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Welcome to the Tarnished Truth. YOUR newsletter. I was in the local drug and sundry store picking up a few requested items for my wife. I noticed that there was a young woman and her five years old son in the line ahead of me and they had one of these State Quarter coin boards. After paying for her purchases she stepped to the side and did what to me seemed wise beyond her years. She handed the coin board and a quarter to her son and let him search the board to find the proper position for the quarter. When he found the space and placed the coin in the board, all on his own mind you, he had a look of accomplishment and joy on his face that told me I had just witnessed the birth of a life long collector.
Ray D Larson
by Mark Watson
In October 2001, I ran a contest for WINS members called "A Country, A Coin." To enter the contest, a member needed to write an article on which coin best represented the country that minted it. Contest prizes included ANA's video "Grading Mint-State U.S. Coins" for first place, a 1982 Mexican Libertad for second place, and two different uncirculated state quarters for all other entries. Three judges rated the entries on readability, information, and strength of argument with bonus points for pictures and references.
The contest received two entries: Rod Sell's article on the 2001 Australian Bi-metallic $20 coin and Ray Larson's article on the U.S. Walking Liberty half dollar. Based upon the results of the judging by Richard Robinson, John Baumgart, and myself, Ray won first place and Rod won second place.
Here are the winning articles:
Greetings, I am Terry of GBIE. This is the biography of Terry and GBIE.
I have been interested in coins since about age 10 when I first started pulling USA coin silver, wheat pennies & old Jefferson nickels out of pocket change -- converting my allowance money into numismatic treasures. Still have most of that old stuff. Didn't have the heart to sell it -- even when silver prices peaked in the early 1980's. One of my favorite after school pastimes was taking a paper dollar or two around to local merchants, convert it to change, pull out the silver then cash in a dollar's worth of clad coins at the next merchant for a dollar bill, then off to the next merchant. I had a regular coin & bill changing route of sorts. Sometimes I'd get some rolls of pennies if they could spare them. Found a '55 double strike in one of those rolls way back when. Still have it too. Looks to be at least an XF. I think by that time I was about 12 or 13. Quite an exciting find. Thought that I was going blind looking at too many coins until it finally dawned on me what I was looking at was the famous 1955 double strike.
I continued collecting, buying, selling coins through the years. My first purchase of a British coin was at a local coin show. It was a 1720 Farthing of King George I in fine condition for about $6. I was amazed how much further my allowance money went on foreign coins & how much older they were compared to what was available for the same money in USA coins. It may have been that realization that ultimately lead me to specialize in British coins.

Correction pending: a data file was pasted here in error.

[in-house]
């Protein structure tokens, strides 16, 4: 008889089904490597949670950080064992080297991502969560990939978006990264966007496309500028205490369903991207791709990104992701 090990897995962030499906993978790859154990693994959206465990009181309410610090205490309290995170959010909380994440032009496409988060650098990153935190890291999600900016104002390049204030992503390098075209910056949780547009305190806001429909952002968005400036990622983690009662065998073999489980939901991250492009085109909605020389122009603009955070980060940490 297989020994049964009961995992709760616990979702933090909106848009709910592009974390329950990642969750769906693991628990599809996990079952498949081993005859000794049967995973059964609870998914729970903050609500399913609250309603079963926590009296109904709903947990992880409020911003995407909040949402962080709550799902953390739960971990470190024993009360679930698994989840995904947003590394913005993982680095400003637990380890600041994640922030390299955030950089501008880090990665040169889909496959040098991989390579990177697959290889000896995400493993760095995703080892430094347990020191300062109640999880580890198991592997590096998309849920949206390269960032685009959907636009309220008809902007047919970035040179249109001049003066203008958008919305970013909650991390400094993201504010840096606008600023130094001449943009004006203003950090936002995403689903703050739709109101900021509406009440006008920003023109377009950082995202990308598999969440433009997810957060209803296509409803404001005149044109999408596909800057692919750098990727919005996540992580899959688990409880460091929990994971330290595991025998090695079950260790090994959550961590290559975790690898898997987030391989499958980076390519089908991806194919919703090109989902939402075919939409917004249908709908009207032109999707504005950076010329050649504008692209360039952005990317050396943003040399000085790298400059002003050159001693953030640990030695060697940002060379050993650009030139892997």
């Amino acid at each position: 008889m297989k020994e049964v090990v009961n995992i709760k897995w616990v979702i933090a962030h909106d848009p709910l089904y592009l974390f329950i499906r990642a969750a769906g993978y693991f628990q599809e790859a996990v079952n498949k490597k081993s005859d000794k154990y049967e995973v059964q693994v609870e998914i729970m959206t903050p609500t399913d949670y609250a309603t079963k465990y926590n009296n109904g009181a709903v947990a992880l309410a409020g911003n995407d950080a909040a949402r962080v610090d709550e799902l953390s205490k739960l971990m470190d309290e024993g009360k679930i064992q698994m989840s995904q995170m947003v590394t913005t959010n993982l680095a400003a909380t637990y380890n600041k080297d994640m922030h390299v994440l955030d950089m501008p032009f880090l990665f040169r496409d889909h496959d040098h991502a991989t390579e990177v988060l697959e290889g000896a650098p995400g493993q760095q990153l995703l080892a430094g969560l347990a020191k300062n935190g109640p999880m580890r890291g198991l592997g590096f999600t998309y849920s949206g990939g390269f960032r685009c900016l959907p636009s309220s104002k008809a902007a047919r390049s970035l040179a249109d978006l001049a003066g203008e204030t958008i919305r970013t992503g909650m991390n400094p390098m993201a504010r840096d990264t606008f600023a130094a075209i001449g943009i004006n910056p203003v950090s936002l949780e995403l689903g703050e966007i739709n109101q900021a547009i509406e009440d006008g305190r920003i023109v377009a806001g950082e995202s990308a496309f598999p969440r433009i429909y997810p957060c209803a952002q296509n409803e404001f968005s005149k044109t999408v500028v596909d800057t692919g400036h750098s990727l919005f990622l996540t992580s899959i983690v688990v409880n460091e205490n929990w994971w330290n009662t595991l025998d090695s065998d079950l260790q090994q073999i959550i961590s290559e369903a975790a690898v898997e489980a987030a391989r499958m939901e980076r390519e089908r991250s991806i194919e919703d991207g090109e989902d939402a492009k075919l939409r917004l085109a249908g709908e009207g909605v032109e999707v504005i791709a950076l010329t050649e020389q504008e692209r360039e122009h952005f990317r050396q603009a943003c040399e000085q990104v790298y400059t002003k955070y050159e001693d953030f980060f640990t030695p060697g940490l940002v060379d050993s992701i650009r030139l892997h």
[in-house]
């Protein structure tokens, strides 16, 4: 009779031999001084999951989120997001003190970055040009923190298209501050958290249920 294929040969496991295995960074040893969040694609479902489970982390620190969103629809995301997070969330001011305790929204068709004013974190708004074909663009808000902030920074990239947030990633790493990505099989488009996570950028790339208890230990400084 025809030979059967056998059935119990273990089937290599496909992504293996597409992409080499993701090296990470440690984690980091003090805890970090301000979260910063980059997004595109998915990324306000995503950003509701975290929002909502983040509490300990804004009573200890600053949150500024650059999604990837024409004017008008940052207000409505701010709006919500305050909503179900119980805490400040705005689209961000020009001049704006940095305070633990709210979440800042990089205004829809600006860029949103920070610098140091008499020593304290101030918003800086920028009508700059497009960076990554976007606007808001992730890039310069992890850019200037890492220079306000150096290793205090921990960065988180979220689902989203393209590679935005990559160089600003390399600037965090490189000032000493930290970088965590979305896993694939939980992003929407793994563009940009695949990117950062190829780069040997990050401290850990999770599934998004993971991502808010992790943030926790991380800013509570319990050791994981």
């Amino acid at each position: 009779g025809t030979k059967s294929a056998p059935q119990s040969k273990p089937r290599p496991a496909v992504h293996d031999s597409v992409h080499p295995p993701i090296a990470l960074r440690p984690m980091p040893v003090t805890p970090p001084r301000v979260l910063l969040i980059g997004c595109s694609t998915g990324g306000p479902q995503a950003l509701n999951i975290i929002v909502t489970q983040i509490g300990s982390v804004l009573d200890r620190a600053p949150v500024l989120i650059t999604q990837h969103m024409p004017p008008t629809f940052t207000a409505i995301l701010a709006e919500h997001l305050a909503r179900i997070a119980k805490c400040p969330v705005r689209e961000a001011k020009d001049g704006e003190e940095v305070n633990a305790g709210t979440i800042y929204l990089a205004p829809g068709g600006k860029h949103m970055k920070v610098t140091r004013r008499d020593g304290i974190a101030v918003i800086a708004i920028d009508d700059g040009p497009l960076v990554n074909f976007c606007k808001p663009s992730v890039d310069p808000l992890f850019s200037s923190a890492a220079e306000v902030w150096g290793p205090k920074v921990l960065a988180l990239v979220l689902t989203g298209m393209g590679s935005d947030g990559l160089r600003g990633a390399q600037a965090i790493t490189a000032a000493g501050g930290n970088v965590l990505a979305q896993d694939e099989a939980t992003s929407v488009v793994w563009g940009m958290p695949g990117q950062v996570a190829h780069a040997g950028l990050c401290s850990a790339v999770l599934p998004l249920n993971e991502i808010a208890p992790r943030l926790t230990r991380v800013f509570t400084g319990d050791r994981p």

Then in 1978 I formed GBIE to formally engage in part-time dealing of numismatic materials. I, as GBIE, have served many satisfied repeat mail order and Internet customers over the years. My primary stock-in-trade and general expertise is in British Coins, however, I have been known to handle just about anything that comes through the door in a very diverse range of numismatic materials, which has given me a very solid overall background knowledge of the numismatic field, worldwide. GBIE's inventory covers the spectrum of denominations of British coins from Fractional Farthings through Crowns, British Trade Dollars, Gold Sovereigns, Tradesman Tokens, Proof Sets, Bulk Lots, and a host of sundry oddments including coin care products, Albums, Imported British Coin Casings, Coin Capsules, and Reference Books. I service Want Lists on a no obligation basis.
Coins that I enjoy most, personally, are turn of the century French bronze coins, Peruvian Sols, and late eighteenth century British Cartwheel-type pattern pieces.
As GBIE's slogan, I adopted the Latin legend, Nummorum Famulus, the edge legend of late seventeenth century British tin coinage. It means the Servant of the Coinage. That's me & GBIE.
Sincerely, Terry of GBIE ~ Nummorum Famulus ~ Coin of the Realm ~ Purveyors of British & Other Quality Coinage.
Austrian 20 Schilling
Stamps on Coins
There was a spirited fun thread last month on the mailer about stamps on coins, coins on currency, coins on stamps, ect. ect. so this month we have an example of such a coin.Designed by Helmut Andexlinger the 20 Schilling coin changes its theme and design
annually. In 2000 it commemorated 150 years since the issue of the first Austrian postage stamp. The Denomination side of the coin was designed by Kurt Bodlak and has been on every 20 Schilling coin since 1982. ||
How is James Frasers original design of the Buffalo nickel different from the final coin design?
There were several patterns made in 1836 from Gobrecht's design. He engraved the work of artist Thomas Sully ( obverse ) and Titan Peale ( reverse ). There were paterns made in silver and copper, plain and reeded edge, and with the engravers name on and below the base of Liberty, and with the Eagle both plain and in a field of stars. About a thousand examples in silver plain edged Gobrecht on the base and the Eagle in a field of stars were struck. Several simular paterns were made again in 1838 and 1839 with an arc of thirteen stars added to the obverse and the engravers name removed.
The answer is: The full head dress was dropped from the original model in favor of the simple feathers.|
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